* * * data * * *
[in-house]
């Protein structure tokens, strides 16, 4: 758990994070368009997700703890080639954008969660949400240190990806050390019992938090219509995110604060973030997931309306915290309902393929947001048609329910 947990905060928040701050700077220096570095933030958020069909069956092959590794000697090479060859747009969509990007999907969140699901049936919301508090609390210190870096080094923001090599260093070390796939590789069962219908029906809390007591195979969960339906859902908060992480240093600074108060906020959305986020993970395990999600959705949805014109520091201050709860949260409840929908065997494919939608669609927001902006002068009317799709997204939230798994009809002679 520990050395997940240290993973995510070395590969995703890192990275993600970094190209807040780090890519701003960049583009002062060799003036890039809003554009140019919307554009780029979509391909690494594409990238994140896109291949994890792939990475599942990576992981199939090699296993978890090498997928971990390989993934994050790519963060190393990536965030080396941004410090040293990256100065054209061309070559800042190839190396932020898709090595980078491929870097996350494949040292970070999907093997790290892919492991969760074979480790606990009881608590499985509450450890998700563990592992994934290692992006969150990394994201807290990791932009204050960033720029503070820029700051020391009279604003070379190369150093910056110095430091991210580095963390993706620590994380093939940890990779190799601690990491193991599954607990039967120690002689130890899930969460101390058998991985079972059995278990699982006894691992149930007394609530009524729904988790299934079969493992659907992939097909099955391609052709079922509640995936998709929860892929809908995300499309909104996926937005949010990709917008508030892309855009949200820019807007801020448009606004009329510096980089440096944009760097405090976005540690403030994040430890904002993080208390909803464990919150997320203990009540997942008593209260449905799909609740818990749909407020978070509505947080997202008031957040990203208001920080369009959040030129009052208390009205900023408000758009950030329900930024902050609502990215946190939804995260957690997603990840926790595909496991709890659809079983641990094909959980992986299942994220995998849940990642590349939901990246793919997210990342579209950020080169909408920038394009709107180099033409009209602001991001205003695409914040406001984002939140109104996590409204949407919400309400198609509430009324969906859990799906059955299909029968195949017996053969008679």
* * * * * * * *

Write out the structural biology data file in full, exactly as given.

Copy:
[in-house]
């Protein structure tokens, strides 16, 4: 758990994070368009997700703890080639954008969660949400240190990806050390019992938090219509995110604060973030997931309306915290309902393929947001048609329910 947990905060928040701050700077220096570095933030958020069909069956092959590794000697090479060859747009969509990007999907969140699901049936919301508090609390210190870096080094923001090599260093070390796939590789069962219908029906809390007591195979969960339906859902908060992480240093600074108060906020959305986020993970395990999600959705949805014109520091201050709860949260409840929908065997494919939608669609927001902006002068009317799709997204939230798994009809002679 520990050395997940240290993973995510070395590969995703890192990275993600970094190209807040780090890519701003960049583009002062060799003036890039809003554009140019919307554009780029979509391909690494594409990238994140896109291949994890792939990475599942990576992981199939090699296993978890090498997928971990390989993934994050790519963060190393990536965030080396941004410090040293990256100065054209061309070559800042190839190396932020898709090595980078491929870097996350494949040292970070999907093997790290892919492991969760074979480790606990009881608590499985509450450890998700563990592992994934290692992006969150990394994201807290990791932009204050960033720029503070820029700051020391009279604003070379190369150093910056110095430091991210580095963390993706620590994380093939940890990779190799601690990491193991599954607990039967120690002689130890899930969460101390058998991985079972059995278990699982006894691992149930007394609530009524729904988790299934079969493992659907992939097909099955391609052709079922509640995936998709929860892929809908995300499309909104996926937005949010990709917008508030892309855009949200820019807007801020448009606004009329510096980089440096944009760097405090976005540690403030994040430890904002993080208390909803464990919150997320203990009540997942008593209260449905799909609740818990749909407020978070509505947080997202008031957040990203208001920080369009959040030129009052208390009205900023408000758009950030329900930024902050609502990215946190939804995260957690997603990840926790595909496991709890659809079983641990094909959980992986299942994220995998849940990642590349939901990246793919997210990342579209950020080169909408920038394009709107180099033409009209602001991001205003695409914040406001984002939140109104996590409204949407919400309400198609509430009324969906859990799906059955299909029968195949017996053969008679």